Before he became a household name for his portrayal of tough as nails Steve McGarrett on Hawaii Five-O, Jack Lord was an actor who appeared in movies and television during the 1950's and 1960's. Although work never eluded him, he couldn't land a solid gig. His TV western Stoney Burke only lasted a season. However this didn't stop Mr. Lord from plugging ahead and he continued to land guest star roles on television and occasional film roles.
One might think that someone trying to get the big break that would propel them into lasting stardom might be flexible but not Jack Lord. After he landed the role of Felix Leiter in Dr. No, he asked for co-starring credit, a bigger role, and a larger salary to appear in Goldfinger. Goldfinger's director Guy Hamilton recast the part and Lord missed out in a recurring role in a film series that would become legendary.
Mr. Lord's acting chops caught the attention of producers. One such producer was Gene Roddenberry who was looking for someone to play Captain James Kirk for his new series Star Trek (the show's previous lead Jeffrey Hunter, was shown the door after Hunter's wife proved to be a cosmic pain in the neck). According to William Shatner, Mr. Lord was offered the role until he asked for 50% of the show's profits. Mr. Roddenberry balked and the role went to William Shatner.
However what if Mr. Lord had accepted the role? Suppose Mr. Lord had dropped his demands for 50 % ownership (or even suppose that Mr. Roddenberry gave in to the ridiculous stipulation). Would Jack Lord have succeeded as starship captain James T. Kirk?
As anyone who has seen Hawaii Five-O can attest, Mr. Lord had the stage presence to pull off a leading role. There's no question in my mind that he could play a lead in a dramatic television series.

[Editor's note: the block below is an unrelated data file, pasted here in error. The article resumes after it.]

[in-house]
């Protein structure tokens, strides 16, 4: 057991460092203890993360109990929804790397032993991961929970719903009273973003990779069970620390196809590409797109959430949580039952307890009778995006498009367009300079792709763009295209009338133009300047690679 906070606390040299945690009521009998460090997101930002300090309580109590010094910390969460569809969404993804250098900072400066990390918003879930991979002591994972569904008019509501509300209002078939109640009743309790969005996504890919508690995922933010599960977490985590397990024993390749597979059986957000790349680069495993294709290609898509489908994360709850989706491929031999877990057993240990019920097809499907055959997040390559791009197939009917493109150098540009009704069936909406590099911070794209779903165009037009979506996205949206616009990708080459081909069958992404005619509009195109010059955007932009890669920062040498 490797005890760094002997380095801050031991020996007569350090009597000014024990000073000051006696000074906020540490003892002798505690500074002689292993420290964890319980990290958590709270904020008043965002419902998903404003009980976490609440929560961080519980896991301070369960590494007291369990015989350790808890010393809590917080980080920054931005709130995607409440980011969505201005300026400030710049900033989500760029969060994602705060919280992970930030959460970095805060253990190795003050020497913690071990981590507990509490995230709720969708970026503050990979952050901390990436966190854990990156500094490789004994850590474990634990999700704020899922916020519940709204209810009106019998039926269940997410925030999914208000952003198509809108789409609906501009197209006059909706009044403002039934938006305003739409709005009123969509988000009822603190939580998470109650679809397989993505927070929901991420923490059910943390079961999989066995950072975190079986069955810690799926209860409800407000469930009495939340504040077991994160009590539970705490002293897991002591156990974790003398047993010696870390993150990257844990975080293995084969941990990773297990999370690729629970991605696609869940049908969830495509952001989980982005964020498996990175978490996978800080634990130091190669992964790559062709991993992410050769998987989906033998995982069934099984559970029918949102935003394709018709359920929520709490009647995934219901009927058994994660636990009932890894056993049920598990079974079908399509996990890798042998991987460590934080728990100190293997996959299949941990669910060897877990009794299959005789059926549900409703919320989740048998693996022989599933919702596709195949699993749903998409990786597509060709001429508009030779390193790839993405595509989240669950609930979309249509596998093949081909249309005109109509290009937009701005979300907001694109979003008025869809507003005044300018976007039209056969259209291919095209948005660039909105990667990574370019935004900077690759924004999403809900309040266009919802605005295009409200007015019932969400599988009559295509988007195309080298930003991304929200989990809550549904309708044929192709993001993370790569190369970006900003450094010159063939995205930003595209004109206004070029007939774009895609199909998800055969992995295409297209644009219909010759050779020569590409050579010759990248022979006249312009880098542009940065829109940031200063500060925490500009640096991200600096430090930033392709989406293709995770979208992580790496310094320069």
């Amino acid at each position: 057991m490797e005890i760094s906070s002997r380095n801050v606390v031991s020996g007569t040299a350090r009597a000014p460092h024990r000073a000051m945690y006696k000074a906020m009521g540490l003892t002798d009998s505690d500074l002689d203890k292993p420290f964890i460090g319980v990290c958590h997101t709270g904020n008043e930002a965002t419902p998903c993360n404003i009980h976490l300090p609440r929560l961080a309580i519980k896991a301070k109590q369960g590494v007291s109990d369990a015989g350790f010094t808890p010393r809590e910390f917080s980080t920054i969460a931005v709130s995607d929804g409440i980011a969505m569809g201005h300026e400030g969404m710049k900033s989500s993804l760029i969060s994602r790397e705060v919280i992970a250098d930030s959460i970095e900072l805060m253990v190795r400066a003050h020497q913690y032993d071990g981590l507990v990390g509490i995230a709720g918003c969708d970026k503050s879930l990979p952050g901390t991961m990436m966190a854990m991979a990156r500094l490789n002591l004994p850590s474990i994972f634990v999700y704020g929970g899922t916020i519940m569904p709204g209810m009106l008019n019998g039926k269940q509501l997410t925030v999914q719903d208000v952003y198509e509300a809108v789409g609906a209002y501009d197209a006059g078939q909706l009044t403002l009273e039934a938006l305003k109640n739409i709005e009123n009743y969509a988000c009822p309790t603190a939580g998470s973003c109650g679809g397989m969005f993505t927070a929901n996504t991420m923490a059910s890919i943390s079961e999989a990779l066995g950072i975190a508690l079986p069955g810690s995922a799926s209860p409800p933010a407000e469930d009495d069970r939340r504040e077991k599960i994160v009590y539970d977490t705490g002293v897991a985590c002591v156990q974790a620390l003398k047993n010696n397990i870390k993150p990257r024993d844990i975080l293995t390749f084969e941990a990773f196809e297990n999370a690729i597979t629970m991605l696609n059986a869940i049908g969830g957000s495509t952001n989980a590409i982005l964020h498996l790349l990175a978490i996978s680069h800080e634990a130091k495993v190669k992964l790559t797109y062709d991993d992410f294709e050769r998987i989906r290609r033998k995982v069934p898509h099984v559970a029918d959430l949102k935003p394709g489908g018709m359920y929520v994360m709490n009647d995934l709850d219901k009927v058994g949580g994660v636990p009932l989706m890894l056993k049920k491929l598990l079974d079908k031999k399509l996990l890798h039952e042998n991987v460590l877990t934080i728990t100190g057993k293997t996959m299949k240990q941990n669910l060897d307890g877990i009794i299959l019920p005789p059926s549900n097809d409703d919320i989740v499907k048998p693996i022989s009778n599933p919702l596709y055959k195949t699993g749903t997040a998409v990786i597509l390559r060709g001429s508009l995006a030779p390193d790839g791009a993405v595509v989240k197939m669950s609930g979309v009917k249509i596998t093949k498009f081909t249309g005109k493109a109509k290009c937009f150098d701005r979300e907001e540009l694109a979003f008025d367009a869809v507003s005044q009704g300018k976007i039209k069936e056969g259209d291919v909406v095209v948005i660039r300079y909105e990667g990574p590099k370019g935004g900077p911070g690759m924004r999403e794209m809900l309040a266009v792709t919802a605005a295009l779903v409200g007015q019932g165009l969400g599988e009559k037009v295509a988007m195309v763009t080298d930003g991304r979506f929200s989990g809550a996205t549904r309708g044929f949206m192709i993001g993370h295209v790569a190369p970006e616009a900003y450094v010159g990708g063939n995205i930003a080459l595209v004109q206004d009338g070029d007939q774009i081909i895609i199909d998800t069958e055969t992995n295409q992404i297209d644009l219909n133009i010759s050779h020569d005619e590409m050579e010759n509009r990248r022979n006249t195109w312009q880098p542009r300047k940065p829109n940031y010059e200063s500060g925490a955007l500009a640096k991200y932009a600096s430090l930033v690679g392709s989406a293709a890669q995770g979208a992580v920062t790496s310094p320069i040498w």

However that doesn't mean that he was the right man to play James T. Kirk. First off, Lord was a little bit too stiff for the role. While Captain Kirk was portrayed as a strong leader, he also had a boyish sense of humor. Could Jack Lord pull this off? After watching Mr. Lord in multiple episodes of Hawaii Five-O, I have to say no. While Mr. Lord was no stiff, he really didn't have the same comedic range as Mr. Shatner. Sure, Steve McGarrett shared the occasional laugh with his Five-O team but I just can't picture him having the snappy banter that William Shatner exchanged with his Star Trek stars.
More importantly, I don't think that Mr. Lord's approach to acting would have lent itself to Star Trek's format. Mr. Lord was THE star on Hawaii Five-O. The series regulars who appeared with him never received co-star billing and their role on the show was for the most part, as window dressing for Steve McGarrett's character. This approach worked on Hawaii Five-O but it would not have worked on Star Trek.
Star Trek revolved around the characters of Kirk, Spock, and McCoy. Sure, William Shatner was the show's lead but as the show evolved, the stories focused on the triad of Kirk, Spock, and McCoy (this would become even more evident when McCoy's DeForest Kelley received starring credit during the show's opening credits). One of the major factors in Star Trek's popularity was the dramatic (and sometimes comedic) interaction between the three characters' personalities.
It's difficult seeing Star Trek having the same chemistry with Mr. Lord as Captain Kirk. If Mr. Lord played Captain Kirk as THE star of the show, the character of Mr. Spock (who became wildly popular amongst the show's fans) would never have broken out. Dr. McCoy's role might have diminished as well. I cannot imagine Star Trek working without all three main characters . Had Mr. Lord dominated the show the way that he did on Hawaii Five-O, the show probably wouldn't have lasted more than one season.
With the advantage of hindsight, it's clear that things worked out for the best for everyone involved. William Shatner went on to play his greatest role while Jack Lord finally found the lasting success that had eluded him. Mr. Lord starring role as Steve McGarrett on Hawaii Five-O (which lasted an incredible twelve seasons) made him a household name.
Look past the bad Photoshopping and ask yourself-could Jack Lord have portrayed Captain James T. Kirk?